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Scottish pensioner who was one of the world’s last cruise passengers reaches dry land after month on luxurious but deserted liner

© Stewart Attwood & ShutterstockBill Fyfe Hendrie's dream trip on the Queen Mary 2 was disrupted by the pandemic
Bill Fyfe Hendrie's dream trip on the Queen Mary 2 was disrupted by the pandemic

A cruise passenger has finally disembarked after 30 days at sea and sailing back from Australia on board a deserted liner as the coronavirus crisis gripped the world.

Bill Fyfe Hendrie, 81, became one of the world’s last cruise passengers still at sea after his dream trip on Cunard’s Queen Mary 2 was disrupted.

The retired head teacher from Torpichen, West Lothian, set off on his around-the-world cruise on January 10 but missed out on visits to Hong Kong, Singapore, Thailand, Vietnam and Indonesia as the captain took steps to avoid the virus.

Then, when the ship reached Australia, most of the passengers were asked to disembark so they could be flown home. However, Mr Hendrie declined the offer of a flight home and was among a small group of passengers who spent the next month sailing to Southampton.

The Queen Mary 2 took a route across the Indian Ocean to South Africa with a short fuel stop off the coast of Mauritius, when passengers did not disembark.

After several days in South Africa waiting for more fuel, the ship travelled up the west coast of Africa, past the Canary Islands, up the coast of Portugal, Spain and France before arriving at Southampton on April 15.

Mr Hendrie, who paid £20,000 for the cruise, said: “Unfortunately, it all went wrong. I missed out all the ports in Asia and the Far East because of the danger of coronavirus.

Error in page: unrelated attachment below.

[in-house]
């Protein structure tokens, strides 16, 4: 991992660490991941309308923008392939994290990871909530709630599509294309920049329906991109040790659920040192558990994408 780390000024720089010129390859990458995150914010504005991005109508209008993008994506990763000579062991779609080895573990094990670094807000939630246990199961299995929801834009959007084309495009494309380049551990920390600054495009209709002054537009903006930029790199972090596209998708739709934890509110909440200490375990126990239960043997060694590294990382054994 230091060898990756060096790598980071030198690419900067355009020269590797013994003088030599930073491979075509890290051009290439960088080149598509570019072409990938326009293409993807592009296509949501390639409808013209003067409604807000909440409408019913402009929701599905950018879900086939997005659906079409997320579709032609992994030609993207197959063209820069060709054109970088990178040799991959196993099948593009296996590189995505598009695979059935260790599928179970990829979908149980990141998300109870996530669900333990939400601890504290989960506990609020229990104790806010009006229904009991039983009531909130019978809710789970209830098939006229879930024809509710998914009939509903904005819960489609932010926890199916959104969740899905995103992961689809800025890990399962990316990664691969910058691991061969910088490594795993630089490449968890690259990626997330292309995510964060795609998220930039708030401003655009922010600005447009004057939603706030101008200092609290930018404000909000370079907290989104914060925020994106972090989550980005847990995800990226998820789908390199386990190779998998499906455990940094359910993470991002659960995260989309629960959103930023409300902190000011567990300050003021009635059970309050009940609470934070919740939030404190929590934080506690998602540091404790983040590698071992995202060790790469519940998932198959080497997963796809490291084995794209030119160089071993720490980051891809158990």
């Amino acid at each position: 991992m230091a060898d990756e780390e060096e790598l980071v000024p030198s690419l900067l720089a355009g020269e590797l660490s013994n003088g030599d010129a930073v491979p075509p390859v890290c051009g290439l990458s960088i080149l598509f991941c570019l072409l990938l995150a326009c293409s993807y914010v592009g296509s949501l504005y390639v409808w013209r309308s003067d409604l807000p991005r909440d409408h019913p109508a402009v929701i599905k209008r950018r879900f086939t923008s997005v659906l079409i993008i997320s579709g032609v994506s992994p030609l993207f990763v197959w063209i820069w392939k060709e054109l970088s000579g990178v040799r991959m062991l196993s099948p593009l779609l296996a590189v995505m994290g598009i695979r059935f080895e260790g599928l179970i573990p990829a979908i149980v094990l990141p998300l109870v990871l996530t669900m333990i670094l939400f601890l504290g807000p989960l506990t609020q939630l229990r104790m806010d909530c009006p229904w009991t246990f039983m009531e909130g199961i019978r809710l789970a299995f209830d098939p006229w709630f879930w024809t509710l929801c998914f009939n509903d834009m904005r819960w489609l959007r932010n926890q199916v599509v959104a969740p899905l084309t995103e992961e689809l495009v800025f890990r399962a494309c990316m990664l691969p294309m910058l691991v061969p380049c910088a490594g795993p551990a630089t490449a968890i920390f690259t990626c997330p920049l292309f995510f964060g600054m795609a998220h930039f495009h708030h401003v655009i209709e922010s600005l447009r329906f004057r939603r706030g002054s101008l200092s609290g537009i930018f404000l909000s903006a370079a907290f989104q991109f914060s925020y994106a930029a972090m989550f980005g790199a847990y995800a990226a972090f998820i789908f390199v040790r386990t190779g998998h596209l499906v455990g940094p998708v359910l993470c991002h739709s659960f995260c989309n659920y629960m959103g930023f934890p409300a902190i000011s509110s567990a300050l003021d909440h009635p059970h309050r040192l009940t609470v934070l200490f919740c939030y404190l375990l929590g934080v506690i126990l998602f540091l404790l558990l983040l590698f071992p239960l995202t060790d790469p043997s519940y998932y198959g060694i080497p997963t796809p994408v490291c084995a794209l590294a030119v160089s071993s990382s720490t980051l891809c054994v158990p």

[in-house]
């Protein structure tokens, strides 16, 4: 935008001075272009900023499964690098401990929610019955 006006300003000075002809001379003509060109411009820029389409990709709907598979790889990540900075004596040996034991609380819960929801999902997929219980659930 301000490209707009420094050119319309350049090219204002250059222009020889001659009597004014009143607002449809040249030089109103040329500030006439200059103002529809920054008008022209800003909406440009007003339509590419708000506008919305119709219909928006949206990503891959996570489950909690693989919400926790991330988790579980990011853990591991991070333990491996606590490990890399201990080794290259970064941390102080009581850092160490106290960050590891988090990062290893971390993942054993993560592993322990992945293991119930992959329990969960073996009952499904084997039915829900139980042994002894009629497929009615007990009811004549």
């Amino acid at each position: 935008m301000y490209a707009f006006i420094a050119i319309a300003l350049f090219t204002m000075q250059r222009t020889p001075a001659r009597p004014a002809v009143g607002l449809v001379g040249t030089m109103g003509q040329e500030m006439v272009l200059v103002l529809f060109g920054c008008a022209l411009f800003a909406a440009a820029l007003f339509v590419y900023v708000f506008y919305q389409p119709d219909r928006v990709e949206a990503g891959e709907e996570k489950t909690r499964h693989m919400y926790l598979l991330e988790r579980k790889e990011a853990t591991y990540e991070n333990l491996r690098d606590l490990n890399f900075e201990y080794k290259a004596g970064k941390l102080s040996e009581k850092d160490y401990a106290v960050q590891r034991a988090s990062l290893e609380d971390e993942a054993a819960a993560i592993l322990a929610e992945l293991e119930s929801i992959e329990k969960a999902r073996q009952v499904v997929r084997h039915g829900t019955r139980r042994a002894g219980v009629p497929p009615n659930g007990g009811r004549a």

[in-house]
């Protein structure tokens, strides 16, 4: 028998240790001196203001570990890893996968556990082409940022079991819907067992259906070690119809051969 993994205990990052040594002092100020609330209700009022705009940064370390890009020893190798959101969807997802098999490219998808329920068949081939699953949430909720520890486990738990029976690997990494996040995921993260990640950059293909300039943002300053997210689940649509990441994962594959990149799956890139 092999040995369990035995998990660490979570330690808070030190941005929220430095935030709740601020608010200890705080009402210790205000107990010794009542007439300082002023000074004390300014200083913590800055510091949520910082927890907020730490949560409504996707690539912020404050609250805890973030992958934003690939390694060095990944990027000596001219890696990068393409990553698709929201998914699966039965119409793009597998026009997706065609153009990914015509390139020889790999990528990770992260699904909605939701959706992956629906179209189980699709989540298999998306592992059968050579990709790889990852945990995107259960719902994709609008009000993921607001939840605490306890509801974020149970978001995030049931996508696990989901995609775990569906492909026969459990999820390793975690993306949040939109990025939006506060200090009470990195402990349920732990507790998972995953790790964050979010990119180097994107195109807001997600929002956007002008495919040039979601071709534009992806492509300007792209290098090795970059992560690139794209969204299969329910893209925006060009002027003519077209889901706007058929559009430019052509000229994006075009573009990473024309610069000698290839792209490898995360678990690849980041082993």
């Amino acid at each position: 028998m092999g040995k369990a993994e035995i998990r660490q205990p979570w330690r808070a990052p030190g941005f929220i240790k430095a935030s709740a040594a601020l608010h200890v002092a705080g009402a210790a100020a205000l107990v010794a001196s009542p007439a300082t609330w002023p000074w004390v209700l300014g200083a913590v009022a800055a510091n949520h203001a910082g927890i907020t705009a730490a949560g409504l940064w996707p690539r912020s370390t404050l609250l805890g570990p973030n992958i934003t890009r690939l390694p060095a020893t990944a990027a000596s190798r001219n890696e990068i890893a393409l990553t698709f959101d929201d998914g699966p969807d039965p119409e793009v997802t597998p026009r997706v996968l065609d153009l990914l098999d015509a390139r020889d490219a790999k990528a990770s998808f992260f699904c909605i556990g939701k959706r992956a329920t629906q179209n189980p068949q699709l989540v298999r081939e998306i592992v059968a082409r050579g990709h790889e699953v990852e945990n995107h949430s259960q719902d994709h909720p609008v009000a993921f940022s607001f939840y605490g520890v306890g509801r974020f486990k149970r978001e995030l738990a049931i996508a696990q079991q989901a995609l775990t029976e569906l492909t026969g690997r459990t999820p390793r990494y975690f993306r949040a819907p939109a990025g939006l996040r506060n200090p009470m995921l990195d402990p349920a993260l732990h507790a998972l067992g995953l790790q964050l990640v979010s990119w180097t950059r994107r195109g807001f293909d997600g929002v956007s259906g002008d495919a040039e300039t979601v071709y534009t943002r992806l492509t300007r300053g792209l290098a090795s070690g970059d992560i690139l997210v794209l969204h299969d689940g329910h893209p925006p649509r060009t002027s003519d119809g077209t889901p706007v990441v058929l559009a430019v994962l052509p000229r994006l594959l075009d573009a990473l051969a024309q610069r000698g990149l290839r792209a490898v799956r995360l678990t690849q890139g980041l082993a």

“After getting to Colombo in Sri Lanka we sailed straight to Australia and, because the ship was completely clear of infections, we didn’t have to spend any time in quarantine.”

Swimming pool area on the QM2

Even though the Cunard passengers had a clean bill of health, they did not receive a warm welcome when they went ashore. Mr Hendrie, who was travelling alone, said: “In Buffelton in Western Australia we were greeted by a banner ­headline in the local newspaper that said ‘Plague ship ­endangers safety of whole town’. There were also notices up in a lot of shop windows saying cruise ­passengers not welcome.

“It suddenly brought home to us that things had turned sour.”

The captain then sailed to Freemantle, near Perth, where it was decided that passengers should be flown home immediately.

Mr Hendrie said: “We got a very formal letter from Cunard that said, ‘Due to the coronavirus outbreak we regret to inform you the world cruise is at an end and we plan to fly you all home tomorrow’.

“Quite a few of us ­protested. The reason many of us took the voyage was to avoid flying, and the last thing we wanted to do was take a long flight home.

“We asked where the ship was going, and they were very coy at first. Then they admitted it was going back to Southampton. I dug my heels in and said if they wanted me off the ship, they would have to carry me off and it would be headline news in the next day’s papers. They knew I meant business and they gave in and agreed to take us back by sea.”

Passengers were told it would be a non-stop voyage lasting 30 days – and there would be no entertainment. Mr Hendrie said: “I think they were trying to put us off but many of us decided it was safer than being packed into aeroplanes. The ship was virus-free.”

© Richard Drew/AP/Shutterstock
QM2 grand lobby